Eiteljorg Musuem Blog
  • Out West™ film screening and discussion: Matt Shepard is a Friend of Mine

    by Eiteljorg Staff | Sep 25, 2017

    The Out West™ programming series explores the positive contributions of the LGBTQ community to the history and cultures of the American West. In the next installment of that series, the Eiteljorg Museum on Oct. 21 will host a screening of the documentary Matt Shepard is a Friend of Mine, followed by a panel discussion with the film’s director, Michele Josue, who also was a close friend of Shepard. The film relates the story of Matt’s life and the larger impact of the tragic and fatal hate crime on Oct. 6, 1998 against Matt, who was a gay freshman at the University of Wyoming.

    Excerpt of statement by director Michele Josue:

    “The murder of Matthew Shepard was a devastating tragedy that made countless headlines around the world. As people denounced the hatred and senseless violence that caused Matthew’s death, a much-needed dialogue about hate crimes and intolerance against the LGBT community began and continues to this day. His tragic story brought the reality of inequality and vicious, irrational contempt into the public consciousness and set the stage for the landmark Matthew Shepard and James Byrd Jr. Hate Crimes Prevention Act, which President Barack Obama signed into law in 2009.

    “Though framed through a very personal lens, Matt Shepard is a Friend of Mine tells a universal story that highlights the responsibility we have now to make sure young people around the world are not at risk of falling victim to the same story ending Matt was.”

    Image caption:

    Filmmaker Michele Josue is seen in this personal photograph with her childhood friend, Matthew Shepard. Josue is the director of a documentary film, Matt Shepard is a Friend of Mine that will be screened at the Eiteljorg on Oct. 21 followed by a discussion with the director


    OCT 21
    Saturday, 1 p.m.
    The event is included with regular museum admission. Eiteljorg members are free. 


  • Contemporary art in the spotlight in months ahead

    by Bryan Corbin, editor, Storyteller Magazine | Sep 12, 2017

    Fall is an exciting time for Native American contem­porary art at the Eiteljorg. Two ongoing exhibitions, In Their Honor and The Geometry of Expression, examine the work of several Native contemporary artists. These are prelude to one of the most important contemporary art shows the Eiteljorg has ever staged: Native Art Now!, opening Veterans Day weekend.

    The current and upcoming exhibitions exemplify the broad continuum of Native expression, often with con­ceptual pieces, upending the notion that Native art is narrow in its mediums and styles.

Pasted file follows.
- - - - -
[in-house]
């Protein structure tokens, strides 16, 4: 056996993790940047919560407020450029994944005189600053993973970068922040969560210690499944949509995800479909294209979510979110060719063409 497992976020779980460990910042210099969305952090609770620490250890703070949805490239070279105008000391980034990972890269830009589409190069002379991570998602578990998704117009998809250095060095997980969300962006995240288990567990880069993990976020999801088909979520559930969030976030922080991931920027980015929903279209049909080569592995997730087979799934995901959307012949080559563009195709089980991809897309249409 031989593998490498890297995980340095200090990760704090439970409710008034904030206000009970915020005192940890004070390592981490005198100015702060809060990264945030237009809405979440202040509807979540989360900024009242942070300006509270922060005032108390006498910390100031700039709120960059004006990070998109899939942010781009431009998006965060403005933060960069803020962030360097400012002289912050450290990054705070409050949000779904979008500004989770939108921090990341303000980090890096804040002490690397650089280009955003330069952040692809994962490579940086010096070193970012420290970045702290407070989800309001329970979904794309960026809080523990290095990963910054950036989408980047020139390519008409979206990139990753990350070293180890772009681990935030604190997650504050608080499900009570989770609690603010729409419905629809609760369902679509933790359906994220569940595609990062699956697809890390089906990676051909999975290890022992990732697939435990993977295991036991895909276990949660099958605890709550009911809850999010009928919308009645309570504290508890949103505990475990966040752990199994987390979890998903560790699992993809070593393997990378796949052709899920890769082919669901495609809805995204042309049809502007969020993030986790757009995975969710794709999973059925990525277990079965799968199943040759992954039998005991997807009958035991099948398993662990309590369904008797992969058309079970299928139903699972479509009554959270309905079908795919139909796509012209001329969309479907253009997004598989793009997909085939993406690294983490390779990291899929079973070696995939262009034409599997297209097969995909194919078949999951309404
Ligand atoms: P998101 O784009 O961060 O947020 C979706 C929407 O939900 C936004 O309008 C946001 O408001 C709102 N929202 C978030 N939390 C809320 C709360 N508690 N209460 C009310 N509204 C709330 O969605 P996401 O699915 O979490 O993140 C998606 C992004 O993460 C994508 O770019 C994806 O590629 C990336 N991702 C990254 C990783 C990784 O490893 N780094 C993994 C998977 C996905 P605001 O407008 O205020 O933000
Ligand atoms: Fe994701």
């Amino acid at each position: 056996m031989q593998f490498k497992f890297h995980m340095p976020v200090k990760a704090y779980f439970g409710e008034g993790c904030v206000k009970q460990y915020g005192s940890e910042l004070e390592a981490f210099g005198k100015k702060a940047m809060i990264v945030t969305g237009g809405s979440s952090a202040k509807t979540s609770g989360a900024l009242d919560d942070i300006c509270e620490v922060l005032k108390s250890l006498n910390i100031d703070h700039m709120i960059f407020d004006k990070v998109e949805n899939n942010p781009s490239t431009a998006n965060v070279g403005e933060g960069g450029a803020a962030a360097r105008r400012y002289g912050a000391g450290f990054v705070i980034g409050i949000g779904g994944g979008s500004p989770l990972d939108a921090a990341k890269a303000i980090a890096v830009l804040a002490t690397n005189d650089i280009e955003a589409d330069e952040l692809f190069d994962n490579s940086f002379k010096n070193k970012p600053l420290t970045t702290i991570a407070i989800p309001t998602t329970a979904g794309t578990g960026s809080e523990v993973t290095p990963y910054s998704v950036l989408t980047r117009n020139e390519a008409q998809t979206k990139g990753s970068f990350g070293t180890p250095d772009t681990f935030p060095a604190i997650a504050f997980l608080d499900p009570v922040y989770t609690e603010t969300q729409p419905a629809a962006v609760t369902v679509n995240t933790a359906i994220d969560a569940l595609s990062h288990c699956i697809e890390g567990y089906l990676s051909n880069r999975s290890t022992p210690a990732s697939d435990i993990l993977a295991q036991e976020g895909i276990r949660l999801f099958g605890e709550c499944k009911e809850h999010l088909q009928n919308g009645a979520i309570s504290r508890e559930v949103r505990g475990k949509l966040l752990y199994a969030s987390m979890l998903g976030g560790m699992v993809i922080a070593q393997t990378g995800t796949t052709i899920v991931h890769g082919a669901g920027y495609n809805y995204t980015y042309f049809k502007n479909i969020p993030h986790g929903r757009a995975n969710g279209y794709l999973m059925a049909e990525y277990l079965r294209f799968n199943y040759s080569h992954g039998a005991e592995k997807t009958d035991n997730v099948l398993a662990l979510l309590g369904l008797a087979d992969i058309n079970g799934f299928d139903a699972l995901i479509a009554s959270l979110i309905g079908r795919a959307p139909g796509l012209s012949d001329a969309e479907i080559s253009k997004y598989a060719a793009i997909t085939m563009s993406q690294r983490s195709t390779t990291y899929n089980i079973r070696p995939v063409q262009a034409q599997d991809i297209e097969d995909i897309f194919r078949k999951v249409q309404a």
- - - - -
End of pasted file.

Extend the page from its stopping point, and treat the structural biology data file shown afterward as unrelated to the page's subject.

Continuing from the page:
In_Their_Honor_043“We in Indianapolis can be proud of the fact that the Eiteljorg has one of the nation’s best collections of contemporary Native art, and visitors over coming months can experience many intriguing examples of works by today’s artists,” Eiteljorg President and CEO John Vanausdall said.

    Located in the Hurt and Harvey galleries, In Their Honor pays homage to five influential Native contemporary artists, now deceased, who were past fellows in the Eiteljorg Contemporary Art Fellowship.

    Visitors will be engaged by the expressive sculptures by Allan Houser, poignant paint­ings and prints from George Morrison and Harry Fonseca, animal-human transformational figures by John Hoover and compelling paintings and sculptures by Rick Bartow. All five artists were groundbreakers whose works were exhibited in numerous museums and universities and who opened doors to the art world for a new generation of contemporary Native artists.

    Produced by Jennifer Complo McNutt, Eiteljorg curator of contemporary art, In Their Honor will be on exhibit through April 1, 2018.

    Kay WalkingStick -- Wallawa Memory

    Nearby in the museum’s Myrta Pulliam Gallery of Photography, prints by three living Eiteljorg Fellows — Kay WalkingStick, Anna Tsouhlarakis and Wendy Red Star — use geometry in thought-provoking ways and undoubtedly will foster discussion. The exhibit, The Geometry of Expression, was produced by Dorene Red Cloud, assistant curator of Native American art, and will be up through Jan. 7, 2018.

    Both exhibits build anticipation for the Nov. 11 public opening of Native Art Now!, a retro­spective of some of the archetypal work of Eiteljorg Contemporary Art Fellowship artists over the past 20 years. The 39 works, some of them newly purchased and not shown before, will include paintings, photography, sculpture and three large installations in the special exhibit gallery.

    Native Art Now! will be accompanied Nov. 11-12 by a convening of scholars, curators and many of the living Eiteljorg Fellows who will participate in a discussion about challenges facing contemporary Native artists today, as well as a preview of an upcoming TV documentary about the artists.

    Once it closes Jan. 28, Native Art Now! will go on tour as a traveling exhibition to other cities to present the work of these artists to broader audiences. In conjunction with Native Art Now!, the Eiteljorg is publishing a major survey book that reviews several decades of contemporary Native art and is authored by many of the most prominent authors in the field.


    In Their Honor, an ongoing exhibit of the work of Rick Bartow (Wiyot), Harry Fonseca (Nisenan Maidu/Hawaiian/Portuguese), John Hoover (Aleut), Allan Houser (Warm Springs Chiricahua Apache) and George Morrison (Ojibwe), in the Hurt and Harvey galleries, through April 1.

    The Geometry of Expression, an ongoing exhibit featuring the work of Kay WalkingStick (Cherokee), Wendy Red Star (Crow), and Anna Tsouhlarakis (Navajo/Creek/Greek), in the Myrta Pulliam Gallery of Photography through Jan. 7.

    Native Art Now!, a traveling exhibit of iconic contemporary Native art from the permanent collection of the Eiteljorg Museum, in the special exhibit gallery Nov. 11-Jan 28.

    Image Captions:

    Top two images: 
    Works by five artists who participated in the Eiteljorg Contemporary Art Fellowship are now part of the In Their Honor exhibition in the Hurt and Harvey galleries.